Simmons Taylor Hall offers leading Party Wall Surveys in Bromley and other surrounding areas.
Our Party Wall Surveyors in Bromley have a strong reputation for providing the top level of quality for neighbouring property agreements, which are compliant with the Party Wall Act 1996. With our knowledge and guidance, you can be sure that your party wall agreement in Bromley, is dealt with efficiently and effectively.
If you are a property owner requiring neighbours approval to go ahead with a building project, then our chartered surveyors in Bromley are the answer to your situation. It is important that all involved parties are fully aware and compliant under The Party Wall etc Act 1996, which can be difficult to achieve without an expert’s assistance. Allow our experienced team of party wall surveyors in Bromley to help manage any neighbourly disputes.
Before any construction can commence on a residential property, the landlord or homeowner and the local neighbors must provide their written consent agreeing to the work that is going to be done to the property. Get in touch with our experienced team for Party Wall surveys in Bromley for reliable and legally compliant party wall agreements.
Under the provisions of the Party Wall Act, as a property owner in Bromley, it’s necessary for you to issue a notice before initiating construction activities on an existing shared wall or in proximity to your property’s boundary.
Your neighbours should be given notice if you intend to carry out any of the following:
1). Construction of new walls up to or straddling the junction line.
2). Undertaking works directly on a Party Wall, Party Structure, or Party Fence Wall.
3). Excavating within 3m or 6m to a depth that’s lower than the neighbouring owner’s foundations or structures.
To ensure a smoother process, we advise you to converse with your neighbours before issuing the notice. It’s observed that neighbours who feel consulted are less likely to appoint a separate surveyor immediately.
A Party Wall Notice in Bromley is a formal notification served by the ‘Building Owner’ who plans to initiate the construction work. This notice can be issued by the Building Owner’s Surveyor. The purpose of the Party Wall Notice is to provide the ‘Adjoining Owner’ the opportunity to choose from one of three responses:
1. Consent to the Party Wall Notice.
If the adjoining owner consents, they still retain the protections offered by the Party Wall Act, permitting the building owner to proceed with the planned construction work without the need for further Awards. In such a situation, we strongly advocate for a Schedule of Condition to protect all parties involved.
2. Dissent and Appoint a Party Wall Surveyor to Represent Me.
If the adjoining owner dissents to the Party Wall Notice, they invoke the formalities and protections outlined in the Party Wall Act. Choosing to appoint their own Party Wall Surveyor will necessitate the building owner to also appoint a Party Wall Surveyor. The two selected Party Wall Surveyors will then adhere to the procedures and agree on a Party Wall Award.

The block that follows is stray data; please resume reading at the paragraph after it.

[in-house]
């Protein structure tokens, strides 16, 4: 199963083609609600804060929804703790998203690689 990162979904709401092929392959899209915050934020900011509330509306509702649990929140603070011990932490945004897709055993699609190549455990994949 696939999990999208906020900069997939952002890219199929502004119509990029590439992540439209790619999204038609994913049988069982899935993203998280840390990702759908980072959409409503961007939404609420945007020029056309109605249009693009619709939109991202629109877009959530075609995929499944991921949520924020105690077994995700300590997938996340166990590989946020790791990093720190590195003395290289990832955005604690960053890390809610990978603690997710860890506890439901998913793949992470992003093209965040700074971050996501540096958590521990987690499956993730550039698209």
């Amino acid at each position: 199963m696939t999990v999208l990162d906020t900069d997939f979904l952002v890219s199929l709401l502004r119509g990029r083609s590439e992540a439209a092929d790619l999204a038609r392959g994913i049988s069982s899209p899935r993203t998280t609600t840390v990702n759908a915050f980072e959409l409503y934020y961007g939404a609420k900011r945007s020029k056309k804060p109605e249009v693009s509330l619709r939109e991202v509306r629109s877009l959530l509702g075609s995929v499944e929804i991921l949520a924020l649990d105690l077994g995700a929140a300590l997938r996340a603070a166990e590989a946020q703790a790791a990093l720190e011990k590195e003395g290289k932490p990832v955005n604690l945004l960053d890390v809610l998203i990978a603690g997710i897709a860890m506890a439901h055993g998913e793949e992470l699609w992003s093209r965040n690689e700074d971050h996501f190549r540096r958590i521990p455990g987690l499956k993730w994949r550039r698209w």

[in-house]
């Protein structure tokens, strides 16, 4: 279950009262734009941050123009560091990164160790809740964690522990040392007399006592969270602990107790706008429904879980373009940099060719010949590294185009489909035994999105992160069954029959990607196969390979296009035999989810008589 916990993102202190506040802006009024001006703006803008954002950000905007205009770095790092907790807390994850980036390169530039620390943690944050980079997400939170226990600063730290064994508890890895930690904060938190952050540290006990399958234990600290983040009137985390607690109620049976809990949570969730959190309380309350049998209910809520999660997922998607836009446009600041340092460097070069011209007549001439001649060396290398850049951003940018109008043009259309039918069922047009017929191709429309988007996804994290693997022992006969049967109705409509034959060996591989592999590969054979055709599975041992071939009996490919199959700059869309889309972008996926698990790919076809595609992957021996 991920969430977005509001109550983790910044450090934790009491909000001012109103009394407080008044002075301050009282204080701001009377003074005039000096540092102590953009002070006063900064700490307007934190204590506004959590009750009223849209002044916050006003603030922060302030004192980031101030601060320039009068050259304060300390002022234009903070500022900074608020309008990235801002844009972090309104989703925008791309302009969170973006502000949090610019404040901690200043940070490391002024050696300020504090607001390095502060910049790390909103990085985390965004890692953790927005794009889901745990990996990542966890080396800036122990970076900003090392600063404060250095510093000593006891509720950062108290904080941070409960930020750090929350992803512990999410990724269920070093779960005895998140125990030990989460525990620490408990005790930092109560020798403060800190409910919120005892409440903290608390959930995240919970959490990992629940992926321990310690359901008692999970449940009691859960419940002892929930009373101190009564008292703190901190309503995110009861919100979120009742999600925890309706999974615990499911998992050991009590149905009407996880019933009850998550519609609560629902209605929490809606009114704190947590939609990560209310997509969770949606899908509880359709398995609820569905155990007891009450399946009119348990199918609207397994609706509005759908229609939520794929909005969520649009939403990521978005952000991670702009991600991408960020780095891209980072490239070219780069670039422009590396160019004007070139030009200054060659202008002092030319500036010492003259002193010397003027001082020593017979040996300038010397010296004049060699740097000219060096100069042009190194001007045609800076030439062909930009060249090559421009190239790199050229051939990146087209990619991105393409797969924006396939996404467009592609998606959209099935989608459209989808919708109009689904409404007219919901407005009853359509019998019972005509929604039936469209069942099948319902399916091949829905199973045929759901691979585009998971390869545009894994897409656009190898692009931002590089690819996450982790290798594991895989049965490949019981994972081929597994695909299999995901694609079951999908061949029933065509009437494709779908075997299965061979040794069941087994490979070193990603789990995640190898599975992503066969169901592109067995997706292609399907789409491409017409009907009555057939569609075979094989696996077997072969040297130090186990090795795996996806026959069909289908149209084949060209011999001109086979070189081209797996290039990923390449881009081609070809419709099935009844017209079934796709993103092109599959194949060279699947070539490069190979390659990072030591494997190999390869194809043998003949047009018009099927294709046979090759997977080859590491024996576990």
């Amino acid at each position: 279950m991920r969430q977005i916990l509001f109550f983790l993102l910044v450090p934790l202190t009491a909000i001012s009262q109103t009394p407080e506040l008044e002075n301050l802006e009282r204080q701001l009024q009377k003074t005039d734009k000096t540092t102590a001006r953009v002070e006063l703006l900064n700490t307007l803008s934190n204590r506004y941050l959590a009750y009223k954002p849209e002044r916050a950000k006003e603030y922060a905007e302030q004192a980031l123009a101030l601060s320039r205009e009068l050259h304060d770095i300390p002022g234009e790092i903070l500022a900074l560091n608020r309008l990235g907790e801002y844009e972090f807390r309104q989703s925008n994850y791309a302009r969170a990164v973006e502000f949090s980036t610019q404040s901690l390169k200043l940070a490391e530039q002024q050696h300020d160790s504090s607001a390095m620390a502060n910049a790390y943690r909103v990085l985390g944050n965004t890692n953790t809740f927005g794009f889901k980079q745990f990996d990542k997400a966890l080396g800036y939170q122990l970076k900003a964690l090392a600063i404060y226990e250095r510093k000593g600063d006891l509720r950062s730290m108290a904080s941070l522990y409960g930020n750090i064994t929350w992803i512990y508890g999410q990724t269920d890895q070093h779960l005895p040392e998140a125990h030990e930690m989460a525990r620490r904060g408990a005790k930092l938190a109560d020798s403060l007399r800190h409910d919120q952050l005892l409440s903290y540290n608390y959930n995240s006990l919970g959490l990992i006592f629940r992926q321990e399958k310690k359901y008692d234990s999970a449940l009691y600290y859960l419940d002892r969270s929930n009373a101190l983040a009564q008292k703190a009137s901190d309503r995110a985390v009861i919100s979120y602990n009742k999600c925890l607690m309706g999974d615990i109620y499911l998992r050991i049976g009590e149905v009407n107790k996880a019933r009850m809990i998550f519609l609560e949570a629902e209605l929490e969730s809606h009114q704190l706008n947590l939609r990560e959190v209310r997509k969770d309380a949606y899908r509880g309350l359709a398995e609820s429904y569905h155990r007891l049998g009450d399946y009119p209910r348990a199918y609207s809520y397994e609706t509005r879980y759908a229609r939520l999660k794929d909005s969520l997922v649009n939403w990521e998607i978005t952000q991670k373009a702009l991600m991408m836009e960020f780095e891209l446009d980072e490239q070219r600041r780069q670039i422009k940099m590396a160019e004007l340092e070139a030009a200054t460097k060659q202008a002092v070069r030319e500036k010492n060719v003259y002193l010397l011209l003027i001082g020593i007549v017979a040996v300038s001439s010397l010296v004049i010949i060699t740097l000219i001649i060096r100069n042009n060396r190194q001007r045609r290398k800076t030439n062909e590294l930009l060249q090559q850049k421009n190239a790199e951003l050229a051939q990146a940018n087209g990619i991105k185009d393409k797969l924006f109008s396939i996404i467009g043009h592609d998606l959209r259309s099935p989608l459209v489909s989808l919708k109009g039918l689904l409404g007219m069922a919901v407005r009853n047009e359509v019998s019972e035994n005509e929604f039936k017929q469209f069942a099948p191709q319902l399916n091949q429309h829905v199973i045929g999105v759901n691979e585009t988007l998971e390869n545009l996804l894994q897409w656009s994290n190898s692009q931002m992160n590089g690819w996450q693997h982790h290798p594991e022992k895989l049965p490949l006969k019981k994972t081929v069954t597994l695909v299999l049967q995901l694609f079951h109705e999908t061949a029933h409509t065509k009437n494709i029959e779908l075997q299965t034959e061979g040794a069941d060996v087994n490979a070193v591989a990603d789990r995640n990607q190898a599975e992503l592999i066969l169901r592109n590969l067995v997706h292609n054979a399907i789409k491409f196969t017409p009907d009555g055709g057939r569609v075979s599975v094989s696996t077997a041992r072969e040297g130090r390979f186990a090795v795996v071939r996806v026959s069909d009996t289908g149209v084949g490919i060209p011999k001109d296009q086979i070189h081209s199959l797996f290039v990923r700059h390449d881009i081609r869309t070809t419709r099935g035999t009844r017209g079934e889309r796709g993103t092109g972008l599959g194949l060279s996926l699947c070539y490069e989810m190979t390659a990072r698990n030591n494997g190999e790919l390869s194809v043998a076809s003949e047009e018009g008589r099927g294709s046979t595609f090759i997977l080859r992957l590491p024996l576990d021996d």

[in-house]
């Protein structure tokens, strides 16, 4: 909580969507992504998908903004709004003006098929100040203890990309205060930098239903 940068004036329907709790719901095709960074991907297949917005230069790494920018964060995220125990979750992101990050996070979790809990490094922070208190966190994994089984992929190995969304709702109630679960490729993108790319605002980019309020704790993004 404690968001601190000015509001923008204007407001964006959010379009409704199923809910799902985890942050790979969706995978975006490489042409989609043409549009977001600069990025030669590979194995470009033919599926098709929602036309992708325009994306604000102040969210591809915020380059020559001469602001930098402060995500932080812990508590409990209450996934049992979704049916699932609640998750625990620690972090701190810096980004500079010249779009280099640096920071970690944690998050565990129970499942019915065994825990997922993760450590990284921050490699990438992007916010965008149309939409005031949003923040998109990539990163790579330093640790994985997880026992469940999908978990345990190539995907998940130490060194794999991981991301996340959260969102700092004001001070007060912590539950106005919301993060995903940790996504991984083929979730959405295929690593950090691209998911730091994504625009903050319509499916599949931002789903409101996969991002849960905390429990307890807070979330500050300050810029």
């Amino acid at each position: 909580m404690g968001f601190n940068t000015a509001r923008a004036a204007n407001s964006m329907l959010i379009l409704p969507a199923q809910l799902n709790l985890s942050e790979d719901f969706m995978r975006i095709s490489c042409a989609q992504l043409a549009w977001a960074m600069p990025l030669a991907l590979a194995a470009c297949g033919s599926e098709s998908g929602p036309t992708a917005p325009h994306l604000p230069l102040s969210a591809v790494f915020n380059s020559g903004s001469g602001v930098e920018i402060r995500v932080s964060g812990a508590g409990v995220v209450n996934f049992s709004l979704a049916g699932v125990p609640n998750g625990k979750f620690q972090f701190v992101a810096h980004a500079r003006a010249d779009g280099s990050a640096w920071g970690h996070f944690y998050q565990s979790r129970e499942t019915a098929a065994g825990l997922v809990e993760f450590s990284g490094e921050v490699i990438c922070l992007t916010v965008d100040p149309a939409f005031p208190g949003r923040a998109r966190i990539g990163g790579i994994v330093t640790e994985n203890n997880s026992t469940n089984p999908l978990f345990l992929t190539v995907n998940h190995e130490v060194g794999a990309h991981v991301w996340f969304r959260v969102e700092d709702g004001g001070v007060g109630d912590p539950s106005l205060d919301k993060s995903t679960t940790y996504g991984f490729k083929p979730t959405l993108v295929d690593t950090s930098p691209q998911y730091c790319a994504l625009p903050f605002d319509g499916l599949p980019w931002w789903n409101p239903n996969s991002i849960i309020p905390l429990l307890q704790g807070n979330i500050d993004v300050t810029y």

3. Dissent and Appoint a Mutually Agreed Party Wall Surveyor.
This option is similar to the second response to the Party Wall Notice. The only difference is that one Party Wall Surveyor impartially represents both parties.
A Party Wall stands astride the boundary of land belonging to two or more owners and either:
– Forms part of a building
– Separates two or more buildings
– or consists of a ‘party fence wall’
A ‘party fence wall’ is not part of a building but stands astride the boundary between land of different owners and is used to separate the land.
Floors or walls between flats are ‘party structures’.
Non-compliance with the Party Wall Act can lead to considerable legal implications, expenses, and delays. As a resident in Bromley, if your neighbour commences construction work and disregards the Party Wall Act, you can take legal steps.
If your neighbour’s non-compliance with the Party Wall Act leads to a dispute, you have the right to pursue legal action against them. Courts typically frown upon any failure to adhere to the statutory obligations of the Party Wall Act.
One of the most impactful outcomes of facing legal action is the financial burden. If a Building Owner has neglected their responsibilities under the Party Wall Act, they are likely to be held accountable for all the costs of the legal action to halt work and resolve the issue, which will likely surpass the cost of complying with the Party Wall Act itself.
Furthermore, the court can issue an injunction to stop any work until the issue is sorted out, resulting in significant delays and monetary losses. Interim injunctions can be granted promptly and cease the works instantly until the procedures stipulated by the Party Wall Act are followed.